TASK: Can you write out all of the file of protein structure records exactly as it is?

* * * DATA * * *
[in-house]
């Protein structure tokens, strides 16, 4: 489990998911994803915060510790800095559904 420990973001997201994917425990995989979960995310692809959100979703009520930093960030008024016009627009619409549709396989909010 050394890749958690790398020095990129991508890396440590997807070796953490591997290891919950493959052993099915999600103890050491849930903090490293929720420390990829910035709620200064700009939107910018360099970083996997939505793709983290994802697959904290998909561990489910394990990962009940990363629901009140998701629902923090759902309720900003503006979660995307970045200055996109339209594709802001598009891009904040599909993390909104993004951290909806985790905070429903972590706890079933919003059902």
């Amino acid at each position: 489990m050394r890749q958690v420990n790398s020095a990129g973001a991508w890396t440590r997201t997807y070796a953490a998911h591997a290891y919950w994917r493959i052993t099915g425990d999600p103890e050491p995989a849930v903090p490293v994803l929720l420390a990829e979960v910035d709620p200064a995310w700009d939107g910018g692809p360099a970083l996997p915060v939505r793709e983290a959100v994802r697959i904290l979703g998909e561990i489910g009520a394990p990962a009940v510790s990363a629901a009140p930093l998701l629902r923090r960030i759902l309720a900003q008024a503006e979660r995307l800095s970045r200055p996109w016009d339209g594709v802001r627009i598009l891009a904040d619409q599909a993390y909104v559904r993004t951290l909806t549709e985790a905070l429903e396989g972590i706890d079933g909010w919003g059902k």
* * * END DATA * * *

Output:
[in-house]
């Protein structure tokens, strides 16, 4: 489990998911994803915060510790800095559904 420990973001997201994917425990995989979960995310692809959100979703009520930093960030008024016009627009619409549709396989909010 050394890749958690790398020095990129991508890396440590997807070796953490591997290891919950493959052993099915999600103890050491849930903090490293929720420390990829910035709620200064700009939107910018360099970083996997939505793709983290994802697959904290998909561990489910394990990962009940990363629901009140998701629902923090759902309720900003503006979660995307970045200055996109339209594709802001598009891009904040599909993390909104993004951290909806985790905070429903972590706890079933919003059902």
């Amino acid at each position: 489990m050394r890749q958690v420990n790398s020095a990129g973001a991508w890396t440590r997201t997807y070796a953490a998911h591997a290891y919950w994917r493959i052993t099915g425990d999600p103890e050491p995989a849930v903090p490293v994803l929720l420390a990829e979960v910035d709620p200064a995310w700009d939107g910018g692809p360099a970083l996997p915060v939505r793709e983290a959100v994802r697959i904290l979703g998909e561990i489910g009520a394990p990962a009940v510790s990363a629901a009140p930093l998701l629902r923090r960030i759902l309720a900003q008024a503006e979660r995307l800095s970045r200055p996109w016009d339209g594709v802001r627009i598009l891009a904040d619409q599909a993390y909104v559904r993004t951290l909806t549709e985790a905070l429903e396989g972590i706890d079933g909010w919003g059902k």